While many meal-kit delivery services posture themselves as the solution for families like mine, I find myself wincing every time I go over their price plans. Costco offers a real alternative. Its pre-made meal section is massive and packed with variety - plus, it's affordable.

It is famous, of course, for its $4.99 rotisserie chickens and $9.95 18-inch pizzas, but it also sells dinner salads that will easily feed a family of four, large tubs of soup, ready-to-bake pasta, and street taco kits, with the average price of dinner coming in at $15. It's affordable and convenient, and maybe enough of a justification for the membership fee on its own.

However, if I'm being honest, Costco is such a large store that "Costco runs" aren't a thing, only "Costco trips." So, personally, I would need more reasons to hike through the store beyond a few days of pre-made dinners to make the trek.

Understanding Costco's assortment of brands

Of course, Costco offers no shortage of reasons to stop in, but in the past, I'd struggled with buying brands I didn't recognize. Amanda helped me find the familiar in the unfamiliar.

Much of this came down to recognizing what items I already use in bulk quantities without pre-existing brand loyalty. For example, to my uncultured palate, one olive oil is much like another, and our family pours through it quickly. Picking up a two-liter jug for $15.99 from Costco saves me both time and money.

That said, Costco has brand options beyond Kirkland and, on some items, the brand really matters. I love baking and I use King Arthur flour exclusively. At my local grocery store, a three-pound bag is usually $5. Costco sells a 12-pound bag of King Arthur for $6. Even Amanda, my Costco guru, was surprised to see some of her favorite brands, at one point shouting, "Shut your face!" as she lunged for a package of Kite Hill yogurt.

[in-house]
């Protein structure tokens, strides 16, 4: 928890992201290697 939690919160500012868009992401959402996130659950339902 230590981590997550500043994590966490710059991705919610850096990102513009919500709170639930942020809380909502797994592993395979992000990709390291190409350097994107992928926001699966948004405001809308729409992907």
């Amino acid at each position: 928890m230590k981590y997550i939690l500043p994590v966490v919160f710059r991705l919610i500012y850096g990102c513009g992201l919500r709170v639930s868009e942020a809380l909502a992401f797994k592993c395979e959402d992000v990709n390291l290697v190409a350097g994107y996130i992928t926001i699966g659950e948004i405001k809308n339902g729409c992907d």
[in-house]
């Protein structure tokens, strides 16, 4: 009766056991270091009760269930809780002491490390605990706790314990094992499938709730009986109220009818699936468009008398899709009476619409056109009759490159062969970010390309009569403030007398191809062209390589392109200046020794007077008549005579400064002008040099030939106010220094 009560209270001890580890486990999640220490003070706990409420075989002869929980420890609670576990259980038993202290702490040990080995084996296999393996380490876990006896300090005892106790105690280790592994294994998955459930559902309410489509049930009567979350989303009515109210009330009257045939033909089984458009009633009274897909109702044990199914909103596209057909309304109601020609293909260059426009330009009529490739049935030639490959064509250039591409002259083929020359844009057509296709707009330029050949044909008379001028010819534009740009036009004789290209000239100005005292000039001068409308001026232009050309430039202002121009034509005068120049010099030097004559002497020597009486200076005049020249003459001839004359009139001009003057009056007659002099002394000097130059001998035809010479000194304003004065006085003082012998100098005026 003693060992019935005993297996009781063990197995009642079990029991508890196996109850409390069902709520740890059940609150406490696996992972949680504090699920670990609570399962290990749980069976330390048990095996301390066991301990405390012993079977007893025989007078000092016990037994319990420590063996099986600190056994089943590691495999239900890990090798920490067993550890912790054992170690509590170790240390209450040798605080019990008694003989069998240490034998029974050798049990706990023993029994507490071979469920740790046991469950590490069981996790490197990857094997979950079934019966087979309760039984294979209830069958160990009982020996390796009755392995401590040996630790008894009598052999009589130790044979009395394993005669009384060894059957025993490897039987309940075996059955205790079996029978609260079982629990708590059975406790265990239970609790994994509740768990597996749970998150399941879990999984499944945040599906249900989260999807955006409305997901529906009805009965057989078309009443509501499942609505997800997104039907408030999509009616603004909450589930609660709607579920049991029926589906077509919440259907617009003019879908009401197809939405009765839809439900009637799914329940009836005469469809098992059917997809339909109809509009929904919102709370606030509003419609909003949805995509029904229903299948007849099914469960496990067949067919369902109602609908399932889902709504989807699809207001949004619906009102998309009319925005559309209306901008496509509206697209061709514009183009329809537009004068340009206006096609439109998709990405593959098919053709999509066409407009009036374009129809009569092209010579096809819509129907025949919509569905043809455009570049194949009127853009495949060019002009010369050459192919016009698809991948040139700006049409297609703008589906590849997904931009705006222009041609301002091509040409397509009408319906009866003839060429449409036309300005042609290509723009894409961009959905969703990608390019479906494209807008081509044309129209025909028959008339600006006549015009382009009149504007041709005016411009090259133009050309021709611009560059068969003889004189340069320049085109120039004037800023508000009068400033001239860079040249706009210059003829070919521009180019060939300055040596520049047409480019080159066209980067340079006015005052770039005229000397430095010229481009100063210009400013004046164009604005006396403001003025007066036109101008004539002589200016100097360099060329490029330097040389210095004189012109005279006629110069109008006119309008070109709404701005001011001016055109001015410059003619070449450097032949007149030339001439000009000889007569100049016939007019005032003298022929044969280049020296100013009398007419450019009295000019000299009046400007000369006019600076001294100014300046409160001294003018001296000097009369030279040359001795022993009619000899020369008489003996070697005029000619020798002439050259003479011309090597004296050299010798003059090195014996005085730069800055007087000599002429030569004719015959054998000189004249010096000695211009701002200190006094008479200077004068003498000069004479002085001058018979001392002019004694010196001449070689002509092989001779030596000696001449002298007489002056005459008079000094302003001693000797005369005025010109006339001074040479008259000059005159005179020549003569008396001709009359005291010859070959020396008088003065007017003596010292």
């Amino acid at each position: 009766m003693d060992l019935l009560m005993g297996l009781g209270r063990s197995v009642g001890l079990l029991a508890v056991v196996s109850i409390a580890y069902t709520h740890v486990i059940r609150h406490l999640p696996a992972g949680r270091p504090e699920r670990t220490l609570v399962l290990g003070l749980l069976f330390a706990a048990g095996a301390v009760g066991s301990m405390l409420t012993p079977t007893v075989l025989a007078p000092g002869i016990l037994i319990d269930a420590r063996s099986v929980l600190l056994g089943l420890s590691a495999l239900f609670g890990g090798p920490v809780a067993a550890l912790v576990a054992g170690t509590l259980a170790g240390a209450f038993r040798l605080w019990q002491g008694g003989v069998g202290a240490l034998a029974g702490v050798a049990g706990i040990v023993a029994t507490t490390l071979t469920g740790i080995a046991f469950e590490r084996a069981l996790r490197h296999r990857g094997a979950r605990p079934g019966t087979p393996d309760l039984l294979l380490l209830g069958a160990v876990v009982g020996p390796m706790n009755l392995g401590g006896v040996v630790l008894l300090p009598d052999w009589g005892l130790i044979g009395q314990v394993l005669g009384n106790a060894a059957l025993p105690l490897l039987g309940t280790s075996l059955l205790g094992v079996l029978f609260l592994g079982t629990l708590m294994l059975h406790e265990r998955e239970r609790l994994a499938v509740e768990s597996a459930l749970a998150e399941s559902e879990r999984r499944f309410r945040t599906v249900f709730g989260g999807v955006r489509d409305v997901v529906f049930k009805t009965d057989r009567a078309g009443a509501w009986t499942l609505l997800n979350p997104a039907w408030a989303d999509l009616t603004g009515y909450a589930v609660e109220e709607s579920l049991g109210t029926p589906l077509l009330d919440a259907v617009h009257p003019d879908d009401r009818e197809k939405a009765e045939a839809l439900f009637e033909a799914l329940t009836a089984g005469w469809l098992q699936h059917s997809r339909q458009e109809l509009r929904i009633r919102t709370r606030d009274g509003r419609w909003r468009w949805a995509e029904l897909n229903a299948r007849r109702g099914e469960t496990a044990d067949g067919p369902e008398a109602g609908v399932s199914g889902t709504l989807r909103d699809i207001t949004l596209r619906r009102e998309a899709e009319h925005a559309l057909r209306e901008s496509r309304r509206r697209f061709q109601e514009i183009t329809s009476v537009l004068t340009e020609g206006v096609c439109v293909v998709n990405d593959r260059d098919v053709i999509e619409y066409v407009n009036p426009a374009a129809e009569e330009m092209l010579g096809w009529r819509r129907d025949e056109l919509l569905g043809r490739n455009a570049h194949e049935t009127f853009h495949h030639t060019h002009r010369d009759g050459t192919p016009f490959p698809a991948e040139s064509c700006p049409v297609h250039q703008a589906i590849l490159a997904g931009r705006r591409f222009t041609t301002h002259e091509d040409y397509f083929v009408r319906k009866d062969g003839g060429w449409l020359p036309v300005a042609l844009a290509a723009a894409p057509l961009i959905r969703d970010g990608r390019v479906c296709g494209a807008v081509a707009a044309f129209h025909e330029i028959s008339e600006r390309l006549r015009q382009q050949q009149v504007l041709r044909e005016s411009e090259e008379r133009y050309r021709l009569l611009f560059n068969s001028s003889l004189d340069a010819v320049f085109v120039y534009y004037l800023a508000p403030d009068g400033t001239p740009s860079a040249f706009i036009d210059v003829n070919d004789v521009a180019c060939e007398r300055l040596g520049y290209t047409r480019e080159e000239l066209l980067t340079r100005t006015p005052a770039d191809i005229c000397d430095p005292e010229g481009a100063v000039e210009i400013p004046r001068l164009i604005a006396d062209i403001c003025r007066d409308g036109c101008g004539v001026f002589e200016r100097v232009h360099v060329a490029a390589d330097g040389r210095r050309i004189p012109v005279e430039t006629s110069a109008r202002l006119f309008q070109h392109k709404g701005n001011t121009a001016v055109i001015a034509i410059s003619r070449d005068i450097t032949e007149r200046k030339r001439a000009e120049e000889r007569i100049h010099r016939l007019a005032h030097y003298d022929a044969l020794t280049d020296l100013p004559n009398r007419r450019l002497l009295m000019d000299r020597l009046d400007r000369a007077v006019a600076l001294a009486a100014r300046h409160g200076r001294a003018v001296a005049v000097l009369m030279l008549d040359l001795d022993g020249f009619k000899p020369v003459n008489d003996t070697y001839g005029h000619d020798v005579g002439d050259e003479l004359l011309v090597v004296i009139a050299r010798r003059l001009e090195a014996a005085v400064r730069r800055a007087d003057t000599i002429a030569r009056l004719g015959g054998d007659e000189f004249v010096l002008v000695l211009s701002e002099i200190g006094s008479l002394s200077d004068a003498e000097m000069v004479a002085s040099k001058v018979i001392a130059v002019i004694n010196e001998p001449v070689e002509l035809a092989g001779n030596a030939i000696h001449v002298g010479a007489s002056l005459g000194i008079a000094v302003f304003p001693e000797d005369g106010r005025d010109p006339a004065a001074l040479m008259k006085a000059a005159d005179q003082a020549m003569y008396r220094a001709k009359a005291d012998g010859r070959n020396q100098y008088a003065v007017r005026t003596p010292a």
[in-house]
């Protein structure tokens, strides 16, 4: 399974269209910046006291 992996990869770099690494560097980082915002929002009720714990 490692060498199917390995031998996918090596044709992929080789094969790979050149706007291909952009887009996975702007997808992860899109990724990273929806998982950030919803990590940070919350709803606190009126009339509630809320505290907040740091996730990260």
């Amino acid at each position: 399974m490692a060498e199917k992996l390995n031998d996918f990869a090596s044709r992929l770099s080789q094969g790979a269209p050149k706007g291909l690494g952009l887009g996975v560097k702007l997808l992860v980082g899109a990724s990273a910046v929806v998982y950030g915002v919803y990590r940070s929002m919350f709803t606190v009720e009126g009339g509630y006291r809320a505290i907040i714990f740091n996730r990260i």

Finding my savings

I had to stop myself from a similar exclamation when the cashier announced my total. It felt like a big number for a few items, especially considering I'd recently been geeking out over all the deals. But when I broke the numbers down into meals, snacks, and family members fed, I found my savings.

I only had 10 items on my receipt, and my total was $105, but when I calculated how many meals were included in that 10 items and compared it to my typical $150 weekly grocery bill that covers breakfast, lunch, dinner, and snacks for the week, I realized that while my while my Costco bill was not a direct comparison, meal to meal, it was much more affordable for my family.

For instance, the $10 box of individual pho servings would cover nine of my husband's lunches. The large bag of precooked, frozen chicken sausages I purchased for $13 and the box of frozen blueberry vegetable muffins I also got for $13 would provide my family with easy, nutritious breakfasts for less than $2 a day for the next two weeks. Typically, I spend at least $35 a week on our breakfasts.

There were other savings as well. My grocery shopping always includes more than just groceries. My daughter's teacher recently asked parents for pencils for the classroom. With the 96-count box I bought at Costco for $9, I was able to provide pencils for the entire classroom.

Another store would have sold a 12 pack of the same pencils for $2.39 a piece. Not only would I have spent much more money at another grocery store, I would have never bought 96 pencils at another grocery store at all.

As someone used to running to my neighborhood grocery store on an as-needed basis, this mindset shift was the most important part of my Costco lesson. Because in so many ways, Costco is not just a grocery store, it's a way of life. It's a one-stop shop that has just about everything you need, but buying it in bulk also requires a degree of planning and commitment.

And a deep freezer helps.

Earn 2% back on eligible purchases: Click here to learn more about the Costco Anywhere Visa »